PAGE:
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In my homework my task is to create the FooCl class for these:

    double d[] = {1.3, 0.7, 2.4, 1.5, 6.2, 5.7, 8.6, 9.1};
    FooCl<double> itemsD(d, sizeof(d) / sizeof(d[0]));

    std::string s[] = {"C++", "Haskell", "Python", "Java"};
    FooCl<std::string> itemsS(s, sizeof(s) / sizeof(s[0]));

    itemsD.mySort();
    itemsS.mySort();

I made a constructor/destructor for it, but I don't know how to create two different functions with templates for the two different types of lists. I think I would need to use some kind of overloading but don't know how.

template <typename T>
class FooCl
{
private:
    T *mItems;
    int mItemsSize;

public:
    FooCl(T items[], int itemsSize)
    {
        mItems = new T[itemsSize];
        for (int i=0; i<itemsSize; ++i)
        {
            this->mItems[i] = items[i];
        }
        this->mItemsSize = itemsSize;
    };

    ~FooCl()
    {
        delete[] mItems;
    }

    void mySort()
    {
        //I have no idea how to write this function, so it can sort two different types of lists.
    }
};
3
  • Why not use std::sort?
    – tkausl
    May 19 at 7:58
  • At least take a look at std::sort, you will find std::less, for example. May 19 at 8:03
  • 1
    You don't need to write special code for specific types - the element type is T, the template parameter. I suspect that you have kind of missed the point of templates.
    – molbdnilo
    May 19 at 8:40

3 Answers 3

2

One way is to use std::sort as shown below:

void mySort()
{
//--vvvvvvvvv------------------------------------>use std::sort
    std::sort(mItems, mItems + mItemsSize);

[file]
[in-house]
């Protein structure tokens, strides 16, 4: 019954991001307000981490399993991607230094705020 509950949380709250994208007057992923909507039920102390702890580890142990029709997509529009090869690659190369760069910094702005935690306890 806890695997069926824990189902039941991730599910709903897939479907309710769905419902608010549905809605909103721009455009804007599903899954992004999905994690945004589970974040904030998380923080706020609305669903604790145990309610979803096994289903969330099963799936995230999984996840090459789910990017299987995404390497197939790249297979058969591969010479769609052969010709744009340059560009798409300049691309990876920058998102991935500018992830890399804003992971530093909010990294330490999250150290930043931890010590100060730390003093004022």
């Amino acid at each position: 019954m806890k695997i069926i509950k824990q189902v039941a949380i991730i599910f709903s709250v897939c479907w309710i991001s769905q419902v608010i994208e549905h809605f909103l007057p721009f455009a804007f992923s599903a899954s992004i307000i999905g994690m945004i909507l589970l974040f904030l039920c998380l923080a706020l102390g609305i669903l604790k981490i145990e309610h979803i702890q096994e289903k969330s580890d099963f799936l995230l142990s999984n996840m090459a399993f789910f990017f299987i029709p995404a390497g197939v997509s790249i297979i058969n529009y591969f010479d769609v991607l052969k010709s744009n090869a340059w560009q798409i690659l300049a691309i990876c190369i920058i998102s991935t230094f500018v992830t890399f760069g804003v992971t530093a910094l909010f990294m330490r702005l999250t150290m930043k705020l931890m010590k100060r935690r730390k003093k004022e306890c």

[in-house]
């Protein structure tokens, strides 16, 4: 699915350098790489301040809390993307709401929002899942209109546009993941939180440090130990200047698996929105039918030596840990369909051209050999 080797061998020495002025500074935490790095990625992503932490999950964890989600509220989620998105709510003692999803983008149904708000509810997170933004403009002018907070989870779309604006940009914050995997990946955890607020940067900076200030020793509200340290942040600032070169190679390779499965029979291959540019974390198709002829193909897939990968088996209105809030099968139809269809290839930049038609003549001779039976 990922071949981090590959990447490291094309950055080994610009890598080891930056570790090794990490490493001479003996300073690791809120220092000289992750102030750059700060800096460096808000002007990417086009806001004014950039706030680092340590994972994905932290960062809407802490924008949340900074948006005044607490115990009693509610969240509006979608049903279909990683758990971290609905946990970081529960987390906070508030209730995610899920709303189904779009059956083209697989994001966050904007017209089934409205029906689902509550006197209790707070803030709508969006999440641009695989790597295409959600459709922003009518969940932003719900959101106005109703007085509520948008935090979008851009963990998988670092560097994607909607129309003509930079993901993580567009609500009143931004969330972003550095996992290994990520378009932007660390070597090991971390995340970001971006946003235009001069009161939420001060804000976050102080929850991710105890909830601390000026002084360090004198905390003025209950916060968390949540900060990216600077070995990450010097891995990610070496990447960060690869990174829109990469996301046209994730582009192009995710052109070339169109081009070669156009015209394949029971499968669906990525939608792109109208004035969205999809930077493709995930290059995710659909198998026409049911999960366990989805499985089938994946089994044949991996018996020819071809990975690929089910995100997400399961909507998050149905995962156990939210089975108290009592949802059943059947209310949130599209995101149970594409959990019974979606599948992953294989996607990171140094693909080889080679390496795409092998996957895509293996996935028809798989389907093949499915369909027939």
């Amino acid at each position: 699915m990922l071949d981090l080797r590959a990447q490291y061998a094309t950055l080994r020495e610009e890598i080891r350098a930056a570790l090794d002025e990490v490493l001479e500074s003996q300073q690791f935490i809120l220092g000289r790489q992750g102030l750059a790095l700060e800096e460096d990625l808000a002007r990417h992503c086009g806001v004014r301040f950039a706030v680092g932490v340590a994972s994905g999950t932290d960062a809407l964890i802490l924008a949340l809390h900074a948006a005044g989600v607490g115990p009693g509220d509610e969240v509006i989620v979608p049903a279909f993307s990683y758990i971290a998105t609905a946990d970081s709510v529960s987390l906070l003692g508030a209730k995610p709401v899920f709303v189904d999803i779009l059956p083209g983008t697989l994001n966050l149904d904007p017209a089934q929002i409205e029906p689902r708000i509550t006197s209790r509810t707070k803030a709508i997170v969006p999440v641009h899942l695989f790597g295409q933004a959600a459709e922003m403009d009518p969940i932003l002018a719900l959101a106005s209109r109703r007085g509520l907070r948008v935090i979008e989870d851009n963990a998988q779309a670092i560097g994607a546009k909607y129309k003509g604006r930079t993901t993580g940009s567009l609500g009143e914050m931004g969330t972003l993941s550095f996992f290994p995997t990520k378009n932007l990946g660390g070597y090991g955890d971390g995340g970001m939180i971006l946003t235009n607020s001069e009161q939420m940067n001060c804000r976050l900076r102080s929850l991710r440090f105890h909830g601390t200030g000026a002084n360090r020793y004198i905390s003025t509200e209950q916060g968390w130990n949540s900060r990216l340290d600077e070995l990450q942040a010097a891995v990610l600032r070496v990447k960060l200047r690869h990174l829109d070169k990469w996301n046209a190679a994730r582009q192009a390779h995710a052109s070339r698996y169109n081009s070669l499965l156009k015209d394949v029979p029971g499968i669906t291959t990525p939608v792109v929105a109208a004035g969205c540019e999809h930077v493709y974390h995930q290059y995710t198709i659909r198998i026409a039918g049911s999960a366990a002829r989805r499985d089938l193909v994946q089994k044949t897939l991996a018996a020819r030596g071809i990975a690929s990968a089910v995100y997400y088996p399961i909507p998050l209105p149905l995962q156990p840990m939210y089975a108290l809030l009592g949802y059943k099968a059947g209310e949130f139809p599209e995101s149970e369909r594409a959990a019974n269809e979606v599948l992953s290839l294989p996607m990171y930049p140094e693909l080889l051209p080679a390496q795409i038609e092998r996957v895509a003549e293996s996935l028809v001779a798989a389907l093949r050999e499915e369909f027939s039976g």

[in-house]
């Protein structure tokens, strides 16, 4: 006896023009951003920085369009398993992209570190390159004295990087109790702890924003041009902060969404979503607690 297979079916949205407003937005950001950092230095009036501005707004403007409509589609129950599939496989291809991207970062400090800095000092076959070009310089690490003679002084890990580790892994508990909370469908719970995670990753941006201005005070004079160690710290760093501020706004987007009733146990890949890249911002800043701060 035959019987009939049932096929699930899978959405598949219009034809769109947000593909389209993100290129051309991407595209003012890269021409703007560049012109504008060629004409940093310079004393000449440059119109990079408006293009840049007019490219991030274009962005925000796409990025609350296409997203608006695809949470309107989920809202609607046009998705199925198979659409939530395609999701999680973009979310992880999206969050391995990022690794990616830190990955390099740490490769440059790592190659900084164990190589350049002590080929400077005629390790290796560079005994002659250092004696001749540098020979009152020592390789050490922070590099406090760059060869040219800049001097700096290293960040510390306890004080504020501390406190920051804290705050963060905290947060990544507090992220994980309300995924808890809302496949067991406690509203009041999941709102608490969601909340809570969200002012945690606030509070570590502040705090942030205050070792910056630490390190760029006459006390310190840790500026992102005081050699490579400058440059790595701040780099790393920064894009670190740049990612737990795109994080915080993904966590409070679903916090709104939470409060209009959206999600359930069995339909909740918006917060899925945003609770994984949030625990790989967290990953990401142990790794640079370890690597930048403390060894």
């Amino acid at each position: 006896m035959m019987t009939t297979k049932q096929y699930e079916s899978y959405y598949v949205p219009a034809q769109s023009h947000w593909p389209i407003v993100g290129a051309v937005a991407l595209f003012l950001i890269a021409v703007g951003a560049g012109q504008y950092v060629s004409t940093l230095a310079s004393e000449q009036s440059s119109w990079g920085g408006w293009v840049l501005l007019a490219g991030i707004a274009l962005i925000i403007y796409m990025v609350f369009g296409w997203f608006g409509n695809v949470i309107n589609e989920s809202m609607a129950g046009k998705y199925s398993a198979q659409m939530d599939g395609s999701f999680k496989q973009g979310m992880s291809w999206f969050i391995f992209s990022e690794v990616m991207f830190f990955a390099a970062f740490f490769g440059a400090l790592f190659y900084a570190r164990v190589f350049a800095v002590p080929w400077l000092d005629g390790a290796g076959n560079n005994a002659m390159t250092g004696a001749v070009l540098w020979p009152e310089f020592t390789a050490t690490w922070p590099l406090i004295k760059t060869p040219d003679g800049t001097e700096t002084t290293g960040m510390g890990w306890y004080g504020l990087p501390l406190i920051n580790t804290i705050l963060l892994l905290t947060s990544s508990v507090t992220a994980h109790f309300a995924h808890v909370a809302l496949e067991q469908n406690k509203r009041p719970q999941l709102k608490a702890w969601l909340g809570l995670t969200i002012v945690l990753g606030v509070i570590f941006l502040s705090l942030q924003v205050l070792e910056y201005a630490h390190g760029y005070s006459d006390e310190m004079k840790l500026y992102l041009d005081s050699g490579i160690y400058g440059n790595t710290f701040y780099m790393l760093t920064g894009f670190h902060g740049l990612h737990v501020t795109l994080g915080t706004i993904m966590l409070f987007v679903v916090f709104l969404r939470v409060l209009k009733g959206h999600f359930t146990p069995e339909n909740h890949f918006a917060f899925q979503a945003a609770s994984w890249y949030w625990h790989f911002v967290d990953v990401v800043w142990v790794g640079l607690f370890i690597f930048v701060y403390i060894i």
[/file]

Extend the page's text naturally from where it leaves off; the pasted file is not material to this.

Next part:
}

You can even write your sort functionality/implementation which will include the use of mItems and mItemsSize.

2
  • 2
    I doubt the homework is to just call std::sort. The instructor probably wants them to write their own sort algorithm.
    – Caleth
    May 19 at 8:13
  • @Caleth I have added a note saying that it is also possible to write your own sort using mItems and mItemsSize if it is really the requirement.
    – Anoop Rana
    May 19 at 8:15
2

If you want to sort any container like std::array or std::vector

template <typename Container, typename Func>
void sort(Container& c, Func functor)
{
    std::sort(std::begin(c), std::end(c), functor);
}

usage

std::vector<int> vct {1,2,3,1,2};
sort(vct, [](const int lhs, const int rhs) {return lhs > rhs;});
1

The two operations important for sorting is comparison and swapping.

Both double and std::string already have definitions for <, which is the idiomatic comparison operator.

There is already a template std::swap, which is the idiomatic swap function.

You need to write a sort that uses mItems and mItemsSize, comparing items (with <) and swapping those that are in the wrong position (with std::swap).

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